Trump is "most likely worried about the emerging triangle, comprising Russia, Turkey and Iran. There is nothing surprising about it. This triangle will de facto control the situation in the Middle East. The United States has been present in the region for a long time and has no intention of withdrawing. This is why this triangle is a serious issue for the US," Kazakov explained.
On Monday, Russian Foreign Minister Sergei Lavrov emphasized that Iran "has never been seen having any ties" with terrorist organizations. Instead, Tehran has greatly contributed to tackling Daesh in Syria, he added.
"Recent developments leave no doubt that the Kremlin has decided to 'bare its teeth' towards the new US administration. At the same time, [Moscow] has also pointed to two significant aspects in relations between" Russia and the United States, Alksnis wrote for Vzglyad.
On the one hand, Russia's response "clearly shows" that the Kremlin does not intend to be in a "weak position" when engaging the White House.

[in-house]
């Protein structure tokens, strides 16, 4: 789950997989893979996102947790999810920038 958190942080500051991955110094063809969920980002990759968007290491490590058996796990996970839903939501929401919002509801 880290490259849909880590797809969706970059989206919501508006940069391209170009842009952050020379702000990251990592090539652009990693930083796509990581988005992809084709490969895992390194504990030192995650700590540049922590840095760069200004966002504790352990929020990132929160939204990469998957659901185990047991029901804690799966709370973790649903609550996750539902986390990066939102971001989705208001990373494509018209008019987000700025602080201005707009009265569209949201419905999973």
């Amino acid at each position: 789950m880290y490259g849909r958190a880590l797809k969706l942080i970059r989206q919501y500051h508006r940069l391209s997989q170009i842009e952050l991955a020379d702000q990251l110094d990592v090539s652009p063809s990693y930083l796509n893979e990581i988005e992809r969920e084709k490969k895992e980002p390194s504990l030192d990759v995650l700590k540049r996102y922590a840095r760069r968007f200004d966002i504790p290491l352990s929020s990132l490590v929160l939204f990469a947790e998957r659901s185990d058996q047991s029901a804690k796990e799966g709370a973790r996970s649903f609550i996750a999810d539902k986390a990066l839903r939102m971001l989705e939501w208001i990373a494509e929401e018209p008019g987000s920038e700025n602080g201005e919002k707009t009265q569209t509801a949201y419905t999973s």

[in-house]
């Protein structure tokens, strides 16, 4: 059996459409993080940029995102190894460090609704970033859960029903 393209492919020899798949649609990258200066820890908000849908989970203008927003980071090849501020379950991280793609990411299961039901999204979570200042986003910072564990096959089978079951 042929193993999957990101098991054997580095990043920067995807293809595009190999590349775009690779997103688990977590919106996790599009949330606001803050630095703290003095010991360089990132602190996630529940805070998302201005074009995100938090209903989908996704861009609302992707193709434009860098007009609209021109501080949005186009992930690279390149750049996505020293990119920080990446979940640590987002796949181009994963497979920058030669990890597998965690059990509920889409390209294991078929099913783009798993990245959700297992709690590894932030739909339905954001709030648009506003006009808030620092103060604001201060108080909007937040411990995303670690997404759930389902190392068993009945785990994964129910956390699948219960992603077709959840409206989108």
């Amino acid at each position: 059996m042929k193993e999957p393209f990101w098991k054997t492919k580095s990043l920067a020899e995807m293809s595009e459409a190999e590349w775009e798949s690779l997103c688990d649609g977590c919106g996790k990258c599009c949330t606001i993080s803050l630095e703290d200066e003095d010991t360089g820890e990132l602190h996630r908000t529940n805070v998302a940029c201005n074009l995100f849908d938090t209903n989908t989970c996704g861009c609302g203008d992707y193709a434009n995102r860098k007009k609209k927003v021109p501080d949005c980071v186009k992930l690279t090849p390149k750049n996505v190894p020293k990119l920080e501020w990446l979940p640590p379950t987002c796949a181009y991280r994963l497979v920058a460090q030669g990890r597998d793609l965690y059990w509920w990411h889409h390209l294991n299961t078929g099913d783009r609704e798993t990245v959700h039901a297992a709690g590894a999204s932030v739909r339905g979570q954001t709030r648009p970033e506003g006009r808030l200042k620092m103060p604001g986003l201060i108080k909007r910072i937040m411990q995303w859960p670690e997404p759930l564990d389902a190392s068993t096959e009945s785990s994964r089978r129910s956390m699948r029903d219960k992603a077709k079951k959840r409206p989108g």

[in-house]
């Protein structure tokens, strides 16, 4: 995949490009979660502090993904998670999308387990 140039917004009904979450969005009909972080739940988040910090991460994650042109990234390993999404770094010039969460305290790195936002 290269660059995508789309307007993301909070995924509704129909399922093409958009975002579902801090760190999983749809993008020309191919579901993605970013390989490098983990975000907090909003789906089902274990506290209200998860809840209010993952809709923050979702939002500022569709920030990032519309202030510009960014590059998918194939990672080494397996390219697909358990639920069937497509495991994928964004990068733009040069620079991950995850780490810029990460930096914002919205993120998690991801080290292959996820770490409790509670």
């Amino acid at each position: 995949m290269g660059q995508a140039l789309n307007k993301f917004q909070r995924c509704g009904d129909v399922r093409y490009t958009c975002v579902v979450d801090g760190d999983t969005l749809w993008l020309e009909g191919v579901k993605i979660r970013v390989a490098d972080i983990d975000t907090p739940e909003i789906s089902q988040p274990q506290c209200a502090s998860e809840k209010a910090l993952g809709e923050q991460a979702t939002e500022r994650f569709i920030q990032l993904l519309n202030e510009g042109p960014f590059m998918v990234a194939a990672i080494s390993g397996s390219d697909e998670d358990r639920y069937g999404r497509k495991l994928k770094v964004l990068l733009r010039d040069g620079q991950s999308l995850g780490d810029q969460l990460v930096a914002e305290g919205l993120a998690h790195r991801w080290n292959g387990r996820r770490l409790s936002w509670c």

"Contrary to what many think, the Kremlin clearly understands that Trump is in no way 'pro-Russian.' He is undoubtedly a 'pro-American' president. At the same time the new US leader is pragmatic. He is also known as a talented and constructive, but tough negotiator. As a result, a 'weak' position [at this stage] could have long-term negative implications [for Moscow]," she explained.
Alksnis further said that Iran could potentially become a "grave point of contention" between Russia and the United States.
Kazakov shared these sentiments, saying that Iran will "definitely" become one of the key issues plaguing the dialogue between Russia and the US, adding that it was linked to the changing balance of power in the Middle East.
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